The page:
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Long-haul Europe-bound Tourism on the Rise in 2018

Long-haul inbound tourism in Europe gained momentum in 2017 driven by resilient markets, a shift towards leisure-related travel and stronger pre-bookings, paving the way for a strong year ahead, according to the Air Travellers’ Traffic Barometer released by European Cities Marketing and ForwardKeys.

The number of international arrivals in Europe rose by 7.1 percent in the fourth quarter of 2017, driven by long-haul travelers – stronger by 14.1 percent – while intra-European travel showed moderate growth at 2.8 percent. Arrivals from almost all the other regions maintained growth rates above 10 percent, with Asia and Oceania being the best performing markets.

Leading destinations for long-haul travel in 2017 were London with an 18 percent share, Paris with 16 percent, Istanbul, Rome, Madrid, Frankfurt and Amsterdam.

In the meantime, seven out of 10 top European destinations marked increased advanced bookings with double-digit growth, revealing a healthy outlook for long-haul arrivals in the first quarter of 2018.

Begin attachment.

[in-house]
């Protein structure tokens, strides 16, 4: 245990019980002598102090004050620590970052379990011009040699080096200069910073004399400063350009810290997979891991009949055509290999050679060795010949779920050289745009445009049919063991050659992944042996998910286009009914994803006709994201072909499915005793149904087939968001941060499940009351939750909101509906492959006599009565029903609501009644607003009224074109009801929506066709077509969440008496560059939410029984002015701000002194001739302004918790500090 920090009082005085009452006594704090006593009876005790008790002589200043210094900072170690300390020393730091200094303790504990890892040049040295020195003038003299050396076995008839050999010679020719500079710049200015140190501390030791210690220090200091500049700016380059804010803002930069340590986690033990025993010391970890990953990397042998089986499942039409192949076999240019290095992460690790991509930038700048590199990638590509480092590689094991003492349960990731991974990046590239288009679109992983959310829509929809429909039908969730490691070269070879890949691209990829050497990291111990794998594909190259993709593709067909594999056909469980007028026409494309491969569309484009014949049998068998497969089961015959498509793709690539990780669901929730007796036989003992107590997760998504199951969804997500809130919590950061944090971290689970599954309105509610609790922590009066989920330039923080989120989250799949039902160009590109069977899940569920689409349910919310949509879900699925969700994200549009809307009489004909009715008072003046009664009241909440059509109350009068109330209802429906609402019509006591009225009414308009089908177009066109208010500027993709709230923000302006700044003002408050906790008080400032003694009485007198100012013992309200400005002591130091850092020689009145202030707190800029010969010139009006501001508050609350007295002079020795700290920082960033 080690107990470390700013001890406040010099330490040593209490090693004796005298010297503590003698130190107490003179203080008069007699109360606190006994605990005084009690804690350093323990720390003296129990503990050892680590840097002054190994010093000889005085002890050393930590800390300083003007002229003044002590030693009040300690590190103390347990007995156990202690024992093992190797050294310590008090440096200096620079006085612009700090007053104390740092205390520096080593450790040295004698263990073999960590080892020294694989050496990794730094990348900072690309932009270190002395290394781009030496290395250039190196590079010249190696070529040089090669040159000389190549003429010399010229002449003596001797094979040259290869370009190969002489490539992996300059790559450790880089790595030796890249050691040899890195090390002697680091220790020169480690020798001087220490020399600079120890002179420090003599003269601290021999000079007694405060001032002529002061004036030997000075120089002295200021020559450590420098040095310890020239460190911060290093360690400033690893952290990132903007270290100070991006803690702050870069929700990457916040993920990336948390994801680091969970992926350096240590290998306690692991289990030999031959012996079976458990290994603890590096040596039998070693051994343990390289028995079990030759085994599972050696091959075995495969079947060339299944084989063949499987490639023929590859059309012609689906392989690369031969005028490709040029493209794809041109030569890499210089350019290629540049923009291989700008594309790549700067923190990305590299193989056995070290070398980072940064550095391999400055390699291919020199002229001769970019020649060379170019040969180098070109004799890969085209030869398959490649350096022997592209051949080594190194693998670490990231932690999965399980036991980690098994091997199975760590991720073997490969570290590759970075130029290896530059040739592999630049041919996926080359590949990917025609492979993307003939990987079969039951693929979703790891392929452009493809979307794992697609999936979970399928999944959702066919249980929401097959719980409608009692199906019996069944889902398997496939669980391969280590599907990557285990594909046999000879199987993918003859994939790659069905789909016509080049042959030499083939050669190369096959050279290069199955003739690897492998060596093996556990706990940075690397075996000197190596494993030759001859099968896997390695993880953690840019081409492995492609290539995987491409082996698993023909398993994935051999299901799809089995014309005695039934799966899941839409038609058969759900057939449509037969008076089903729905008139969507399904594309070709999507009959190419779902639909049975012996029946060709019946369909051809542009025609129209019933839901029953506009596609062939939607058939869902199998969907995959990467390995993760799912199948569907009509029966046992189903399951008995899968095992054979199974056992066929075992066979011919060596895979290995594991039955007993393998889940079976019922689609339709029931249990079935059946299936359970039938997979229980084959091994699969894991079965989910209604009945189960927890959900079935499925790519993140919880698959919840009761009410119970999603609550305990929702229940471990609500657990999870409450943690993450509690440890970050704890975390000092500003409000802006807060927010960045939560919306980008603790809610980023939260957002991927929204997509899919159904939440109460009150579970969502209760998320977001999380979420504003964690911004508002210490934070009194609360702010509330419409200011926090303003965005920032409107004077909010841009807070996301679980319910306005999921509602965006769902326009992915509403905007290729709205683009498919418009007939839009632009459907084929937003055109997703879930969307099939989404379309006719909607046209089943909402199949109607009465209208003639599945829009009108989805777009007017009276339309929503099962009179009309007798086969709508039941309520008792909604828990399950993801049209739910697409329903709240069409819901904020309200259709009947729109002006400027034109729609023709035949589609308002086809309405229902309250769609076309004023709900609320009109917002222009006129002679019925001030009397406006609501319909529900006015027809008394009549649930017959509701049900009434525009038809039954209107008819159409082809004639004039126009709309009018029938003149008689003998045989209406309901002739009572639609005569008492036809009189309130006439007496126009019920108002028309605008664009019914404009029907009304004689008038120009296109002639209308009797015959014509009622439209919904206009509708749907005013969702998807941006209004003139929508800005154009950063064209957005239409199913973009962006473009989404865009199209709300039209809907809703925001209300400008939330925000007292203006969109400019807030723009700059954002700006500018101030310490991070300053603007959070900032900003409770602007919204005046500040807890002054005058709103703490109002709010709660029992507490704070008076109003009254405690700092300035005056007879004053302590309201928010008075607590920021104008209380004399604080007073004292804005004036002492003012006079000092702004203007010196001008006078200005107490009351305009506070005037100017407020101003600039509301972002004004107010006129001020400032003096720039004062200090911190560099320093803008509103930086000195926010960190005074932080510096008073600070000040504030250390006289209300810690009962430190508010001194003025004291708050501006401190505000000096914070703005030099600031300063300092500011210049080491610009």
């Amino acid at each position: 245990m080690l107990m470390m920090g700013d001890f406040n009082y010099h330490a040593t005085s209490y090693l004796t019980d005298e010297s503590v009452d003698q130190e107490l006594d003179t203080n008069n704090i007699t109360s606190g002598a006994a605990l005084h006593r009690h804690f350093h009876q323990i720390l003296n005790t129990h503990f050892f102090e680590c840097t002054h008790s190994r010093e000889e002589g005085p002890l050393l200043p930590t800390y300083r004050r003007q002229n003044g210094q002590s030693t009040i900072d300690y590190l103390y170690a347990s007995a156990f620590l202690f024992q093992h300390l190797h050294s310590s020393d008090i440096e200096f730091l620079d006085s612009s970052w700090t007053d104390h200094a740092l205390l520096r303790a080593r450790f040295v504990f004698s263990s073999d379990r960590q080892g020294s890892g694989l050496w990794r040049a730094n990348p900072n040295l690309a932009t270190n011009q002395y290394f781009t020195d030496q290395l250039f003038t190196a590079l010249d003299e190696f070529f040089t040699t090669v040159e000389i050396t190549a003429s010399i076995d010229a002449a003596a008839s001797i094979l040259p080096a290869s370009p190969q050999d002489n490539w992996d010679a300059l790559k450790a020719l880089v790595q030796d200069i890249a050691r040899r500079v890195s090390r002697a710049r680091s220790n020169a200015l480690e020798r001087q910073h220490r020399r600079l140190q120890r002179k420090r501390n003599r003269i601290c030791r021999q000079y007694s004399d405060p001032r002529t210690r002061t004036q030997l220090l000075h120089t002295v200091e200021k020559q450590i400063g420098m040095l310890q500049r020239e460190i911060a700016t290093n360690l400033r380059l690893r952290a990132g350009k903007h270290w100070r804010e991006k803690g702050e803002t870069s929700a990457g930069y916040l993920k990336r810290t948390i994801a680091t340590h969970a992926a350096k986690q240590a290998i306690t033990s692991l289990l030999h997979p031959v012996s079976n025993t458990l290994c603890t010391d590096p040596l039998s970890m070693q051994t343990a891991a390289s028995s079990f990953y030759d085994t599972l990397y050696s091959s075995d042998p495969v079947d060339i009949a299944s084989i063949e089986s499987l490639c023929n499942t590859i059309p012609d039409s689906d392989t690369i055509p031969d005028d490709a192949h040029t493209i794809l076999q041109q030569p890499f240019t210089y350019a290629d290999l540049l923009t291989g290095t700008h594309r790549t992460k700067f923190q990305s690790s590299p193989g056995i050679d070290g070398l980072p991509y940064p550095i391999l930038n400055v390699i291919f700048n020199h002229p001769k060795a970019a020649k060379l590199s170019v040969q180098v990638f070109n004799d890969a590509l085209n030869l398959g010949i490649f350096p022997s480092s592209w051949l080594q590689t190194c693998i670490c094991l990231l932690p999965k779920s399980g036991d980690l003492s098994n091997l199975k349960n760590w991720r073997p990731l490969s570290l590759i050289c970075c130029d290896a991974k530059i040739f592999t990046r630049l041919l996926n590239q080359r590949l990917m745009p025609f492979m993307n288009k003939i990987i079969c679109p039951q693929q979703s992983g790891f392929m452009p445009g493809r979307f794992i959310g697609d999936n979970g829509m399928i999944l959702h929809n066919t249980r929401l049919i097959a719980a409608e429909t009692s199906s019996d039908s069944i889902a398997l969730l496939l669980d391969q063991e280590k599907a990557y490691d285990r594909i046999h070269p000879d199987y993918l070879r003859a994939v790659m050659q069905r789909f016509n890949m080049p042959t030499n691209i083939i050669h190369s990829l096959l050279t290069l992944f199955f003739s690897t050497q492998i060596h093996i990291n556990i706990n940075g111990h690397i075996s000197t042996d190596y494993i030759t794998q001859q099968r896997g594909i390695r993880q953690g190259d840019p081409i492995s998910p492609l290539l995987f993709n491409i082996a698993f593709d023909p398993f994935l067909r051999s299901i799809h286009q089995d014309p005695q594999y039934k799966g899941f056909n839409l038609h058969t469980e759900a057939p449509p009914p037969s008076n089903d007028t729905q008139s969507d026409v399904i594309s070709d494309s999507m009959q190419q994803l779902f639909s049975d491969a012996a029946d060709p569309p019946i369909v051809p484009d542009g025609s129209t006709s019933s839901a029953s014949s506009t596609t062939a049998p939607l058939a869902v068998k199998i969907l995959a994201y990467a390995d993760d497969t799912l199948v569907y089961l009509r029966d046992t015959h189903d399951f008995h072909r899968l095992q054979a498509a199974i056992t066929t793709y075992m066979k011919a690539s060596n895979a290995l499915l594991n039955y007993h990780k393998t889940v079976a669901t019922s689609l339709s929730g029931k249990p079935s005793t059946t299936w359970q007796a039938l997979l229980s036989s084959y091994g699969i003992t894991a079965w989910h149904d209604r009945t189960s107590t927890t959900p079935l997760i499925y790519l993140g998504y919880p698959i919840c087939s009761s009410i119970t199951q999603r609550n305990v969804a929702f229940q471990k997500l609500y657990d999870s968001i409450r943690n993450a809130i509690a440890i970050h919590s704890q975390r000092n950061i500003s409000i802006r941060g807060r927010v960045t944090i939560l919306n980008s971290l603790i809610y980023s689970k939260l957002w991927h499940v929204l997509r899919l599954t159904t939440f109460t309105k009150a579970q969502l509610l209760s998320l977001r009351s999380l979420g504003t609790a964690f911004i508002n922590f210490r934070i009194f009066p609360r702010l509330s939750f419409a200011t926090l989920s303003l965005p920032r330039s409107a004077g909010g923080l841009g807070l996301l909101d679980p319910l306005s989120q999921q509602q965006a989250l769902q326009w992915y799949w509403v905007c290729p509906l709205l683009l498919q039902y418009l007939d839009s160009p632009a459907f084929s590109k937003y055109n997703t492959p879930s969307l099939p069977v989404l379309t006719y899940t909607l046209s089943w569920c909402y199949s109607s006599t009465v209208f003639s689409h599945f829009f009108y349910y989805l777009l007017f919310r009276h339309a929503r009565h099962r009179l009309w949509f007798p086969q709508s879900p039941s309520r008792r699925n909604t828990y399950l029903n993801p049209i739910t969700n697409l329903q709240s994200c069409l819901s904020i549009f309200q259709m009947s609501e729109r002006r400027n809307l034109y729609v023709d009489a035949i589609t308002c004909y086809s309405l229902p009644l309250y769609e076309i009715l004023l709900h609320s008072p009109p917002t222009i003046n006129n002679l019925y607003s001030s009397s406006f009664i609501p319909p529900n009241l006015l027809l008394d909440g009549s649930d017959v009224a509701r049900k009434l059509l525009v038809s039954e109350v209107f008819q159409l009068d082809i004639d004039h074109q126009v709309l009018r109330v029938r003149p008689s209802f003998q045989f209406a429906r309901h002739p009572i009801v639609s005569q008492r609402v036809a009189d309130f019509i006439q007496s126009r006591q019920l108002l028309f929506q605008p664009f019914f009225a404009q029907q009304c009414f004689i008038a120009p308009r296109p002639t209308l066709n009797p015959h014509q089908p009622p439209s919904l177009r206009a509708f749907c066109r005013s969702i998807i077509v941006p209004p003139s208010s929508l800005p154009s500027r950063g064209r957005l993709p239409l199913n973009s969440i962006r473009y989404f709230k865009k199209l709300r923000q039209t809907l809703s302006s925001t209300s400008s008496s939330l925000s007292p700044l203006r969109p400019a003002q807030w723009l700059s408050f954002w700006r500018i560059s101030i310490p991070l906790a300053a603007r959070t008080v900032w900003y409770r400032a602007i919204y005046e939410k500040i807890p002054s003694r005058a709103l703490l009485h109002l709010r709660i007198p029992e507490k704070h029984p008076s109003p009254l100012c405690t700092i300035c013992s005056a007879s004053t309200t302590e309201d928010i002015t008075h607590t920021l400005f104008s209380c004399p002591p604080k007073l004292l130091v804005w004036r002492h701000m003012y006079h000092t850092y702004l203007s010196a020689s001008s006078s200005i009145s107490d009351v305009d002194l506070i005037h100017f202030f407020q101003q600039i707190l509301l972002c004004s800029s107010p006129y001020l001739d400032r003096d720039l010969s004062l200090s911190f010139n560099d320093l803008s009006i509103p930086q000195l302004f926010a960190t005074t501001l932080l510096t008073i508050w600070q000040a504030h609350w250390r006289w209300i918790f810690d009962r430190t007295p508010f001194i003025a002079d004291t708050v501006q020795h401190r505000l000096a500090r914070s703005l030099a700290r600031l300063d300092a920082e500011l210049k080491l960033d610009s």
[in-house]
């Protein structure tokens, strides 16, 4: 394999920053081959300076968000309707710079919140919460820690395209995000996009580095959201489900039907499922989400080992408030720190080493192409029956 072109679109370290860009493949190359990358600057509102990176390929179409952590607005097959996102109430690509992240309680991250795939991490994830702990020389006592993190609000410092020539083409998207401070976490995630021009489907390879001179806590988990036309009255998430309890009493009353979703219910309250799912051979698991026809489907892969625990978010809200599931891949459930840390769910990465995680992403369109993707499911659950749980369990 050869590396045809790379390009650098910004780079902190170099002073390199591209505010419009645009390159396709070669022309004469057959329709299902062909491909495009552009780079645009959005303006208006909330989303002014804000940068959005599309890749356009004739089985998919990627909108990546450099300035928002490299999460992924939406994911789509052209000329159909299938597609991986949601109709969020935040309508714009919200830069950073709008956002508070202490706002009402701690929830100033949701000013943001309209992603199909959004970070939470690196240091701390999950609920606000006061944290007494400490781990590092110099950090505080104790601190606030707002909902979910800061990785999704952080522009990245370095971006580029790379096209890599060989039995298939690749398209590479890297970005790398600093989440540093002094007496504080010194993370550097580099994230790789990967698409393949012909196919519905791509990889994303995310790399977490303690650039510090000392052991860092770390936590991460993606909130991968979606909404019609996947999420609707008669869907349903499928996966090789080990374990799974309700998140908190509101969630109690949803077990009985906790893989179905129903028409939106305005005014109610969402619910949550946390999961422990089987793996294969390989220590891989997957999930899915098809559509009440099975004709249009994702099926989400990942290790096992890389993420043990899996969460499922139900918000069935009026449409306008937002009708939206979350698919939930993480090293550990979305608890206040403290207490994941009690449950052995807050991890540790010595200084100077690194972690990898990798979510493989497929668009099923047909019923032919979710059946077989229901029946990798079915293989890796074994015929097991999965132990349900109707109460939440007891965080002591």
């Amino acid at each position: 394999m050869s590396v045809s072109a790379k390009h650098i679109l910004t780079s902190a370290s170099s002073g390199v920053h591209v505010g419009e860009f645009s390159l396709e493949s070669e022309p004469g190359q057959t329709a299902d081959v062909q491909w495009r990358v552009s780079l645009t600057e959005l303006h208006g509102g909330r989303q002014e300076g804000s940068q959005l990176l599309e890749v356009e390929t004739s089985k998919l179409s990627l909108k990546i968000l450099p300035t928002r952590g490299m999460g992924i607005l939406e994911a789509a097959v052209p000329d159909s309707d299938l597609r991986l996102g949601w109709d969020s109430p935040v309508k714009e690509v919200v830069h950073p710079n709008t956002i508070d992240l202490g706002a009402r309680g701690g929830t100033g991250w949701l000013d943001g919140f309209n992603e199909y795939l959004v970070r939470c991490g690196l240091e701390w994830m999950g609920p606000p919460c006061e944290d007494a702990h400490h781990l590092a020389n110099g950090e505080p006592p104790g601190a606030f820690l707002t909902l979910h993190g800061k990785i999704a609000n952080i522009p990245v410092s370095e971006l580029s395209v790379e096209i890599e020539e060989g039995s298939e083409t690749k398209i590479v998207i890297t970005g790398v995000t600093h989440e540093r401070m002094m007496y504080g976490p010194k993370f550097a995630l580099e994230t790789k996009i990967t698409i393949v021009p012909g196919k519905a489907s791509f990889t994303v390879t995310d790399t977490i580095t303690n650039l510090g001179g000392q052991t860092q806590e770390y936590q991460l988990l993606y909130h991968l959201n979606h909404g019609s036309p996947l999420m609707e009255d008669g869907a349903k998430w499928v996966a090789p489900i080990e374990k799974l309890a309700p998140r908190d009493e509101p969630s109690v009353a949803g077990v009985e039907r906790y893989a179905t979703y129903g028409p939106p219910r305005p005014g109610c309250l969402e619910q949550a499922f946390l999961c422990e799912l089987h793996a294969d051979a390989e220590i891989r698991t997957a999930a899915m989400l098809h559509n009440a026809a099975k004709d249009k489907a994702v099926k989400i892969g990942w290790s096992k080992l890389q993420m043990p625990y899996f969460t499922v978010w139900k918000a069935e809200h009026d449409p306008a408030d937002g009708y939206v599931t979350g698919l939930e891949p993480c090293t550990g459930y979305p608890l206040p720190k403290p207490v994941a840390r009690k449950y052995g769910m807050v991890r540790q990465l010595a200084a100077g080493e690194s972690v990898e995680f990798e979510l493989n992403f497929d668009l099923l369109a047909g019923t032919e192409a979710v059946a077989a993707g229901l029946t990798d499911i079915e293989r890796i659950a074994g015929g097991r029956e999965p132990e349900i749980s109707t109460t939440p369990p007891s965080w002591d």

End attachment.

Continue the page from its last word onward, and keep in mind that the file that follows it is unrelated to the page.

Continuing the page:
According to the survey, among the most promising destinations for the first quarter of 2018 – also ranked at the top in terms of volume and growth – are Istanbul, up by 52.5 percent; Amsterdam stronger by 20.1 percent; and Paris up by 17.6 percent.

Leisure travelers had the largest absolute growth.

In relevant news, European Cities Marketing (ECM) announced a 7.7 percent rise in city tourism in 2017, with the domestic market increasing by 5.2 percent and the international market by 9.2 percent.

The cities with the highest number of international bednights were London, up by 7.9 percent, and Paris stronger by 11.1 percent.

London recorded the highest number of bednights in 2017 with a 7.6 percent increase, followed by Paris by 7.5 percent, Berlin slightly by 0.3 percent, and Rome stronger by 2.4 percent.

In terms of source markets, Russia soared by 27.3 percent, China rose by 17.3 percent and the US by 15.5 percent. On the downside, Italy dropped by 3.4 percent.

The US (12 percent), Germany (8 percent), and the UK (7 percent) account for approximately 30 percent of the international source markets for European cities.

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